As Oscar Wilde once wrote, “Life is far too important a thing ever to talk seriously about.” (Never fear, we’ll save the imaginary conversation with Oscar Wilde for another post.) For the past couple of days I’ve been reflecting on a short piece that asks the rhetorical question, “Can we make books fun again?” [Joanna Cabot, TeleRead]. The gist of said piece is that most publishing news is not only difficult to follow but also, once successfully followed, depressing. Ms. Cabot makes a plea for more uplifting (some would say fluffier) coverage of the book business. My reflection on this sentiment was a multi-step process.
Step one: Test primary hypothesis. Is publishing news really that much of a downer?
Independent booksellers sue Amazon and publishers over eBooks [New York Times]
the uncertain future of the Nook [US News and World Report blog]
a librarian’s concerns about problematic trends in digital collection development [School Library Journal / The Digital Shift]
a warning that we are losing the book as a symbol in the digital age [TOC O’Reilly]
Journalism is now a potential career path for robots [bx.businessweek.com]
Conclusion: Well, I’m not exactly breaking out in warm-fuzzies.
Step Two: Test secondary hypothesis. Are happier stories the answer? I.e., are they valuable additions to a conversation about an inescapably complex and often frustrating industry?
An awesome Slovenian library, also mentioned in Ms. Cabot’s post, gives out “mystery packs” of books handpicked by librarians [TeleRead]
LaVar Burton gets really excited about the digital reincarnation(s) of Reading Rainbow [School Library Journal / The Digital Shift]
book-themed cupcakes can be custom-made to tie in with your favorite literature [bookbliss.com]
Conclusion: That’s nice. I’m now inspired to host a literary-themed cupcake party. If I read the whole Reading Rainbow article, I may even have learned a bit–although, as I’m sure Ms. Cabot would agree, I still need to keep tabs on the “real” news if I want to know what’s actually happening in publishing.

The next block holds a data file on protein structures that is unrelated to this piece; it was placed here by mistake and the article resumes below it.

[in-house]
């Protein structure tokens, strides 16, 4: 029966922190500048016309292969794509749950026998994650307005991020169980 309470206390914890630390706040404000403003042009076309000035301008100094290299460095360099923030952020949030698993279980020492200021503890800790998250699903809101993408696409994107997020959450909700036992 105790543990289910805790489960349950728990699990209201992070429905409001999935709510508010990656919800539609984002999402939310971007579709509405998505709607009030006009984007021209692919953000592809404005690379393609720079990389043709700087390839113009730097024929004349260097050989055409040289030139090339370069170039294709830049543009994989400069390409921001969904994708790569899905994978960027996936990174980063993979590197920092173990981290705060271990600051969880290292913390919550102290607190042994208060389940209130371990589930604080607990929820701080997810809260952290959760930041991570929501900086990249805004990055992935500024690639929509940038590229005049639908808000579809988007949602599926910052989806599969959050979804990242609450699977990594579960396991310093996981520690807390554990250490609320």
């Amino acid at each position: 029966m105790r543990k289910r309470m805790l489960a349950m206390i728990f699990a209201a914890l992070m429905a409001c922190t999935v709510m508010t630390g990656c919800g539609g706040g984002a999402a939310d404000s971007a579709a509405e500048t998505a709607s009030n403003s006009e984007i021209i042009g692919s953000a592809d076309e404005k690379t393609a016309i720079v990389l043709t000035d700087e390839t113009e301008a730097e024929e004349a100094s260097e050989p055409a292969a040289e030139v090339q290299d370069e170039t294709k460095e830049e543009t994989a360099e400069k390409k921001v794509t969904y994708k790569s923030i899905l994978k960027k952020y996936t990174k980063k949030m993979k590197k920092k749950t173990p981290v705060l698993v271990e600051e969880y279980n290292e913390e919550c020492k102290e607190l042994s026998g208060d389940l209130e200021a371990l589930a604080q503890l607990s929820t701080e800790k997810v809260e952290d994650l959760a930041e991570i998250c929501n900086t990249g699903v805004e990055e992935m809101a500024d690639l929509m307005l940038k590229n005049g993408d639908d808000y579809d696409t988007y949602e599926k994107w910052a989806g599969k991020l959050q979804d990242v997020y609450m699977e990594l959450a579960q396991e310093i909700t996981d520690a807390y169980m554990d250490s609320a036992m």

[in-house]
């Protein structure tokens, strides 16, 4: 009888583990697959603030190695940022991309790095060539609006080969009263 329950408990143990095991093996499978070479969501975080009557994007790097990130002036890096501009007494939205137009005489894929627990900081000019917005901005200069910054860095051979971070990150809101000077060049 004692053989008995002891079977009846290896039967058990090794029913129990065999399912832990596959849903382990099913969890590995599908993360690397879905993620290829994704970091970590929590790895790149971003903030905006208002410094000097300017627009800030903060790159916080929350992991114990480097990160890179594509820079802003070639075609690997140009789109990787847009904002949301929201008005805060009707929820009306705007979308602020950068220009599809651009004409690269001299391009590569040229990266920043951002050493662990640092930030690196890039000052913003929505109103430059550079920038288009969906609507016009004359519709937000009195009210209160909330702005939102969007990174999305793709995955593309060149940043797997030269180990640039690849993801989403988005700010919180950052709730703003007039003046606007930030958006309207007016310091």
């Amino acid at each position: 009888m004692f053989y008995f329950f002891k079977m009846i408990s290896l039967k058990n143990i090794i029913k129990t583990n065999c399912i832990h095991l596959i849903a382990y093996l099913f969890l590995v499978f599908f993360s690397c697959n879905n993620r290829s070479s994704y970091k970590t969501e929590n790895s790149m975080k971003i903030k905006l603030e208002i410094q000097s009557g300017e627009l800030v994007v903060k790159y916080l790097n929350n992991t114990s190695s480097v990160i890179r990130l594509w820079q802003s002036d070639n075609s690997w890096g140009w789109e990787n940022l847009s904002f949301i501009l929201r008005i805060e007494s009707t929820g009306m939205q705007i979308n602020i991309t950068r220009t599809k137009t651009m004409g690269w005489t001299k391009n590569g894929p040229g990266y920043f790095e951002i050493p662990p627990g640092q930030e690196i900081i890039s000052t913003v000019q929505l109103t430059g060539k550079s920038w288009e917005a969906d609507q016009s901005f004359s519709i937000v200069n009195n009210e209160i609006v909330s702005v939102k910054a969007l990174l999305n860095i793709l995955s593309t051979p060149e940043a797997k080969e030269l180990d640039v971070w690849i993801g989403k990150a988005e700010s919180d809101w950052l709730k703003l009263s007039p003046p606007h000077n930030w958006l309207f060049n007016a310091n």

Step Three: Realization. That’s not actually the point. The larger meaning of “making books fun again” isn’t just that we need to inject more cheeriness into our news roundups. It’s that the people involved in the book industry–from authors to publishers, to the intern who marks up eBook manuscripts for phrase-highlighting (hi!), all the way to each indispensable reader–should be having fun with it.
Elaboration. Workers work better when they’re having fun. Students learn better when they’re having fun. Buyers buy more when they’re having fun. And while I’m on a roll with blanket statements for which I have no statistical confirmation, I’ll add that most people who work in publishing are doing so because they truly love it. There is magic in it. Even when the big picture is dominated by number-crunching and lawsuit-filing, and when the little picture involves hours of eBook phrase-highlighting, at the end of the day, there are books, and there is, still and always, magic in that. So why not harness our love of that magic–the sense of wonder and curiosity and excitement that sometimes gets trampled by the “business side” of things–as a means to step up our game? Instead of framing our goals merely in terms of survival, or keeping up, or even selling books (all of which are essential, of course), why not ask, “How can we make this fun?”
Demonstration. At Lerner, we want to make reading fun for kids. We also want to offer teachers, librarians, parents, and booksellers materials about which they can get excited–materials they’ll enjoy sharing. And sometimes, if we’re Adriano Fruzzetti, we want to bring in board games to play at lunchtime. So let’s say I have fun playing a board game with colleagues during lunch. I then return to my phrase-highlighting task feeling refreshed and even inspired, which allows me to complete a necessary step in the process of preparing an eBook for release. That eBook–written by an author who had a blast researching a fascinating topic, and shepherded along by a team of people who get a kick out of the wacky yet gripping manuscript–eventually finds its way to a teacher who thinks, “Perfect! A new way to engage my students!” and finally reaches a kid whose reaction is “Whoa!” Creativity flourishes, books are sold, young minds are expanded: all in a day’s work.
Step Four: Conclusion. Publishing is far too important not to have fun with.
Secondary, Lerner-specific conclusion. Mission accomplished.